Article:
Huntington Beach Pier

Measuring 1,850 feet in length, the iconic Huntington Beach Pier is one of the longest piers on the West Coast. Jutting out into the Pacific Ocean at the intersection of Main Street and Pacific Coast Highway, it symbolizes the heart of Huntington Beach and is the most photographed spot in town. The pier and the city came into existence together in 1904, and thanks to historic surfing demonstrations by legendary Hawaiian watermen George Freeth and Duke Kahanamoku, this landmark is an integral part of Huntington Beach surfing lore. Rebuilt after two storms in the 1980s, the pier is all about simple pleasures.

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A leisurely stroll offers stunning panoramic views of Catalina Island, Newport Beach to the south, and Long Beach and San Pedro to the north; aerial scenes of the surf action; and, of course, photo ops. Step into Surf City Store for souvenirs, The Kite Connection for colorful acrobatic silks and ribbons, or Let's Go Fishing for a rod, reel, and bait to cast your line off the pier (no license required). Reward yourself at the end with a classic all-American burger and fries, creamy milkshake, and serene ocean view from Ruby's Diner.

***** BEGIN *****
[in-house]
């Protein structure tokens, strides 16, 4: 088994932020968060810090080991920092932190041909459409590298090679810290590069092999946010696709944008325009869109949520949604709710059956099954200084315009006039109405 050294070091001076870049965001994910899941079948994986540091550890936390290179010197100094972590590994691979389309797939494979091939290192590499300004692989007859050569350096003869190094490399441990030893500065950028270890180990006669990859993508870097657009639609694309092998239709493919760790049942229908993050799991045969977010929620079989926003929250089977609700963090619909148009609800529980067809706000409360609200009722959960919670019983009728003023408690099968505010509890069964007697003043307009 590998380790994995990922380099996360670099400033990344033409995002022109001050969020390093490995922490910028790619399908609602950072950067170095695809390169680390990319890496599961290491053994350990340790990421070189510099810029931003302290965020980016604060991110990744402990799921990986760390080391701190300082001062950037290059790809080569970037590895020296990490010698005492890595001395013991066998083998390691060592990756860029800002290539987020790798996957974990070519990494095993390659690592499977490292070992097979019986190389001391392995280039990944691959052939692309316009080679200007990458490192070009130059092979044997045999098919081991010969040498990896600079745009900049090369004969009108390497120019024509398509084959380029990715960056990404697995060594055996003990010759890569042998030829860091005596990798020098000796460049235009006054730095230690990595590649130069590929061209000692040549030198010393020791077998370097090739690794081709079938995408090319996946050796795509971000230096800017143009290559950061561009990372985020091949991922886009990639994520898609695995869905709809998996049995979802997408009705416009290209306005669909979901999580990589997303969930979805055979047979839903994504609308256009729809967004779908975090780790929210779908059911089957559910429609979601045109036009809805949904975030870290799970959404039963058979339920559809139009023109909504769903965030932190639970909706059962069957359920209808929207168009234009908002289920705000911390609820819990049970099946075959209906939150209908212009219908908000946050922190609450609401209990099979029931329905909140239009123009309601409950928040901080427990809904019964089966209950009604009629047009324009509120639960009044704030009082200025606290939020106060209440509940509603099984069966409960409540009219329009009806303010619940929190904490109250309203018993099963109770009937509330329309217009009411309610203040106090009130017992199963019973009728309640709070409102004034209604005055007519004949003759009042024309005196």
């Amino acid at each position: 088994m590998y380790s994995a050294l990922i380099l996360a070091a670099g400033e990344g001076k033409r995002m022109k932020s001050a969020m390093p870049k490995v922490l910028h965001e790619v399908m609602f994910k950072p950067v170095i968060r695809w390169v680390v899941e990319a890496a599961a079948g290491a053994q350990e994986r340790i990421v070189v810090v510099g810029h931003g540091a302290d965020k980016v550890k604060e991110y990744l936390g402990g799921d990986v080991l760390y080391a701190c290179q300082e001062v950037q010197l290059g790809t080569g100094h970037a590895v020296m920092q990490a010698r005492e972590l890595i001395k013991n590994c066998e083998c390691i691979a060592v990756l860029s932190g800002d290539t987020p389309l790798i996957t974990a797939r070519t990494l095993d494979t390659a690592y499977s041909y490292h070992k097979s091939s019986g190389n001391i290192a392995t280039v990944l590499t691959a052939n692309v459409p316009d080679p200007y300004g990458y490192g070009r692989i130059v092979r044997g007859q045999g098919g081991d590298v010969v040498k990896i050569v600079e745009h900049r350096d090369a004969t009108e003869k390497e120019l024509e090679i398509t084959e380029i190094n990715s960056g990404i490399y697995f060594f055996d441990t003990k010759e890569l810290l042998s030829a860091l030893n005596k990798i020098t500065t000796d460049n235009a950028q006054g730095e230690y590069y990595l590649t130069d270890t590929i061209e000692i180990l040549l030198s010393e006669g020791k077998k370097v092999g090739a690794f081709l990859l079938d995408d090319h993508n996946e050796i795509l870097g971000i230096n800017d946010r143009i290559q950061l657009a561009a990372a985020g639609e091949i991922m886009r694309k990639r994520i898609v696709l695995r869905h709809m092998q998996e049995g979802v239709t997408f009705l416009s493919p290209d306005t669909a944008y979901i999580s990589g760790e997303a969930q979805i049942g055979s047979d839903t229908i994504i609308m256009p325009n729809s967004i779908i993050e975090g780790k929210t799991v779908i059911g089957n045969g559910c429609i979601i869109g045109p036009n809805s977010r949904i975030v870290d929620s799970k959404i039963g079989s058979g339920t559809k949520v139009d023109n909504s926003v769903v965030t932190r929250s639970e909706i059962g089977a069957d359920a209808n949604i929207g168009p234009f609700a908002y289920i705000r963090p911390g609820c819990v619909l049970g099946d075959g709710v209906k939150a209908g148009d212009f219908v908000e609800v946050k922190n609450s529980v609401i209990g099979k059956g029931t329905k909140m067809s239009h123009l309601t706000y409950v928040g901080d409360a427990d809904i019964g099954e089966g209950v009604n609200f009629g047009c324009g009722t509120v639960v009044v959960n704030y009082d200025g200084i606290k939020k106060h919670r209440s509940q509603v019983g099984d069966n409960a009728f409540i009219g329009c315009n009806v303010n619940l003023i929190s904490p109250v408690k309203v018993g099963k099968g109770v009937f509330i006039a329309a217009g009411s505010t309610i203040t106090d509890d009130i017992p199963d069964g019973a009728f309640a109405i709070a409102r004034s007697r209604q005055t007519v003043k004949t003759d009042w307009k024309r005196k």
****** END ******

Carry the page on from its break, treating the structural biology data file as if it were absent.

Located at Pacific Coast Highway and Main Street, the pier is free and open to the public daily from 5 am to midnight. Please note that dogs, bicycles, skateboards, and smoking are not permitted on the pier.

Surf City Spotlight